Gareth Southgate has warned Jesse Lingard to control his anger after the 23-year-old lost his cool during England’s 0-0 draw with Slovenia on Tuesday night.
With minutes remaining in what was a scrappy contest, tempers flared following a heavy challenge from Gary Cahill.
As players steamed in, Aljaz Struna stuck his fist into the throat of Marcus Rashford, causing Lingard to furiously confront the Slovenian defender.
Speaking after the game, Southgate made it clear that the Englishman – who picked up a booking for his troubles – ought to suppress his anger when tension begins to mount.
“I’m told he reacted to someone raising their hands at Marcus,” he said.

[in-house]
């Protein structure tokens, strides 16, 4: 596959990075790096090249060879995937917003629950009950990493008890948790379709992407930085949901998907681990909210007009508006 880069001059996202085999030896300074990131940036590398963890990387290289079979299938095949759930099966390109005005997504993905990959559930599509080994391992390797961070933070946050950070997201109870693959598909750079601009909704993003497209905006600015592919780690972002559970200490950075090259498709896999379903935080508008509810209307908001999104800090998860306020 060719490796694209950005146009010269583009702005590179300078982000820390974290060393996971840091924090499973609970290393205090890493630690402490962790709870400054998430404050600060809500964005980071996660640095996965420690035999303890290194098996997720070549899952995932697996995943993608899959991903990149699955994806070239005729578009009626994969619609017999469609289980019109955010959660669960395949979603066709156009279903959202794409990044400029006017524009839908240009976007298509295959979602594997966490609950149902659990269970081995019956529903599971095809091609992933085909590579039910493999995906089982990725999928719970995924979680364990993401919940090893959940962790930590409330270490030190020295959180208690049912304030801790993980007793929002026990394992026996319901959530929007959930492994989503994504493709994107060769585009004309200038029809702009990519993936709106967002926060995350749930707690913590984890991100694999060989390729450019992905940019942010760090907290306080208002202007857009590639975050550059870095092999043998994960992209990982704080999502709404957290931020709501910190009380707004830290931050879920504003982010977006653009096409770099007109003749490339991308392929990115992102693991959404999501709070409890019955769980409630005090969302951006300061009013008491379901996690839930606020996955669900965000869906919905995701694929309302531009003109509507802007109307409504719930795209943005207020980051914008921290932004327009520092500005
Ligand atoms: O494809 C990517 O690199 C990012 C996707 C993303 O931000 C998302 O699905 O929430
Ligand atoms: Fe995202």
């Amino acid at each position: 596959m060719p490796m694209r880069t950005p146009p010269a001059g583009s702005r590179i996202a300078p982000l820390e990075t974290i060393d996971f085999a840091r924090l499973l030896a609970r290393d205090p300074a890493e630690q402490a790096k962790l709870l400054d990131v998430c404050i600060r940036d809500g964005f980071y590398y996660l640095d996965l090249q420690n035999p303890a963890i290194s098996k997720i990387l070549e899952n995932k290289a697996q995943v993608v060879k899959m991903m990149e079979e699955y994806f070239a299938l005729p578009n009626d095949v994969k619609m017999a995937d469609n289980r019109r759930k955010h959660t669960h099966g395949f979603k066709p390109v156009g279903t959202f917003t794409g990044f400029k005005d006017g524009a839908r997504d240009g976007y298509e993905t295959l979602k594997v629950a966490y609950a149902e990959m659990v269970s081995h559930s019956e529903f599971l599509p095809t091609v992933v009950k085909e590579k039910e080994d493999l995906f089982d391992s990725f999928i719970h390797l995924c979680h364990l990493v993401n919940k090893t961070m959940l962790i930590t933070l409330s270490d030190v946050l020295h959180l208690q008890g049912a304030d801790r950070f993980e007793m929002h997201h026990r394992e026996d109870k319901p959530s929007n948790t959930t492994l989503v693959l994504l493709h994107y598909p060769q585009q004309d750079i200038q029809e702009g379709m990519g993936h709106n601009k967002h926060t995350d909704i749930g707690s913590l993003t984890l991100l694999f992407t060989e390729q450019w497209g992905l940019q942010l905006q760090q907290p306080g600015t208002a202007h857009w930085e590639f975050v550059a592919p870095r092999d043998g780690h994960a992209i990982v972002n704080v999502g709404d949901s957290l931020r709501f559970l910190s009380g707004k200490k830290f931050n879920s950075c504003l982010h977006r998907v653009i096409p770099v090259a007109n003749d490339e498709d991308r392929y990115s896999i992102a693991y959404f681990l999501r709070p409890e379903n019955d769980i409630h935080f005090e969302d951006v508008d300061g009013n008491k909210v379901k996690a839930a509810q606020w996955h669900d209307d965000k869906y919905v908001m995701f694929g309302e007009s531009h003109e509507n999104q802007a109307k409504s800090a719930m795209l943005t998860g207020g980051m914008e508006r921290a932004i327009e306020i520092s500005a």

“That’s something he’s got to cut out. There’s a danger you get a red card in this sort of game when there’s inconsistency in a lot of the decisions. There’s even more of a risk.”
Southgate may condemn Lingard’s behaviour, but in the eyes of supporters, this was a rare moment of raw passion during an otherwise insipid evening. Yes, technically it was the ‘wrong thing to do’, but who didn’t love seeing Lingard stick it to three Slovenians after one of them laid a finger on Manchester United’s golden boy?
Sometimes football, even in its current globalised form, can become strictly primal, consisting purely of two sets of individuals going for each-other’s jugulars (quite literally, in this case). Behind the order of tactics, discipline and fair play lies a secret code of chaos – a secret code that revealed itself through Lingard’s sheer refusal to let anybody lay a finger on Rashford.
That kind of pure aggression, that sense of brotherhood, is something Man United fans will always admire.